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Turn a can of black beans into enfrijoladas, a saucy vegetarian supper

Beans and tortillas are a classic pairing served in numerous configurations, usually with the beans served in or on the tortilla. But for Oaxacan enfrijoladas, lightly fried tortillas are dipped into and completely coated by a black bean puree. For the enfrijoladas recipe in our book “Cook What You Have,” which draws on pantry staples to assemble easy, weeknight meals, we use canned beans for ease. We cook the beans down with an aromatic mix of onion, garlic and cumin, then blend everything until smooth and creamy. A standard blender works fine, but if you own an immersion blender, you can puree the beans directly in the pan. Briefly frying the tortillas until they start to puff and brown but don’t quite crisp keeps them pliable enough to dip, but also ensures they don’t turn to mush when sauced. Garnishes make this simple vegetarian dish a meal and add contrasting color, texture and flavor. We think chopped onion, crumbled cotija cheese and cilantro are essential, but you can add sliced avocado and Mexican crema for a little richness, or a squeeze of fresh lime juice to brighten. Black Bean Enfrijoladas

Start to finish: 45 minutes

Servings: 4 2 tablespoons plus ⅓ cup grapeseed or other neutral oil, divided

1 large white onion, ¾ thinly sliced, ¼ finely chopped, reserved separately

2 medium garlic cloves, smashed and peeled

1 to 2 teaspoons chili powder

2 teaspoons ground cumin OR ¼ teaspoon ground allspice OR both

15½-ounce can black beans, rinsed and drained

Kosher salt and ground black pepper

Eight 6-inch corn tortillas

3 ounces cheddar OR Monterey jack cheese, shredded (¾ cup) OR cotija cheese, finely crumbled (about ½ cup)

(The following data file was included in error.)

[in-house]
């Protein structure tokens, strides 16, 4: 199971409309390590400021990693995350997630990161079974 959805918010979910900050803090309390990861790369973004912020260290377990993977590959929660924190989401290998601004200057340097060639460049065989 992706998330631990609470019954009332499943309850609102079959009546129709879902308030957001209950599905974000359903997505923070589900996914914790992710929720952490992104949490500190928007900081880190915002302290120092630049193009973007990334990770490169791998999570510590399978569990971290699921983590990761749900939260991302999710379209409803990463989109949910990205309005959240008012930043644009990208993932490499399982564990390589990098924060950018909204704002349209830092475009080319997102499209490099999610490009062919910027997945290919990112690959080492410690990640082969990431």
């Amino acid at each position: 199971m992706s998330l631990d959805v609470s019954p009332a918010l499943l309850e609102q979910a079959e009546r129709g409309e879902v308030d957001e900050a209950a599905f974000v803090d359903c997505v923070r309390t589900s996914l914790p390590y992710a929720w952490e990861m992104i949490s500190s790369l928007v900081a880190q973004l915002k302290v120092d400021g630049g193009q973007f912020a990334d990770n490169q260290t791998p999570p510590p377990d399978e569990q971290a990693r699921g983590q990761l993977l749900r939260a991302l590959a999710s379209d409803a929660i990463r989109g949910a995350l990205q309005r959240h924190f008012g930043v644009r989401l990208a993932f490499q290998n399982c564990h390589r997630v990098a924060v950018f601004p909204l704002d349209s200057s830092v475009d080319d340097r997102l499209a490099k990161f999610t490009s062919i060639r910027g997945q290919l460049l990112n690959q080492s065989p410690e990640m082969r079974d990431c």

½ cup lightly packed fresh cilantro, chopped

In a large saucepan over medium-high, heat 2 tablespoons oil until shimmering. Add the sliced onion and cook, stirring occasionally, until lightly browned, 5 to 6 minutes. Add the garlic, chili powder and cumin; cook, stirring, until fragrant, about 30 seconds. Add the beans, 2 cups water and ½ teaspoon each salt and pepper. Bring to a simmer, scraping up any browned bits, then cook, uncovered and stirring occasionally, until the water is just below the level of the beans, 10 to 12 minutes. Meanwhile, in a 12-inch skillet over medium, heat the remaining ⅓ cup oil until just beginning to shimmer. Slip 2 tortillas into the oil and cook just until they begin to puff and brown, 20 to 30 seconds, flipping the tortillas with a spatula halfway through; do not allow the tortillas to crisp. Transfer to a baking sheet and cover with foil. Warm the remaining tortillas in the same way, reducing the heat if the oil begins to smoke; it’s fine to overlap the tortillas on the baking sheet. When the beans are done, remove the pan from the heat and cool for about 10 minutes. Using a blender and working in 2 batches to avoid overfilling the jar, puree the bean mixture until smooth, 15 to 20 seconds. Return the puree to the pan. (Alternatively, if you own an immersion blender, puree the mixture directly in the pan.) Cook uncovered over low, stirring occasionally, until heated through, 3 to 5 minutes. Taste and season with salt and pepper. Using tongs, fold a tortilla in half and submerge it in the bean puree (still over low heat), then transfer to an individual plate. Repeat with the remaining tortillas, placing 2 on each plate. Spoon the remaining bean puree over the enfrijoladas and top with the cheese, cilantro and the chopped onion. Optional garnish: Sliced avocado OR Mexican crema (or sour cream) OR lime wedges OR a combination EDITOR’S NOTE: For more weeknight-friendly recipes, go to Christopher Kimball’s Milk Street at 177milkstreet.com/ap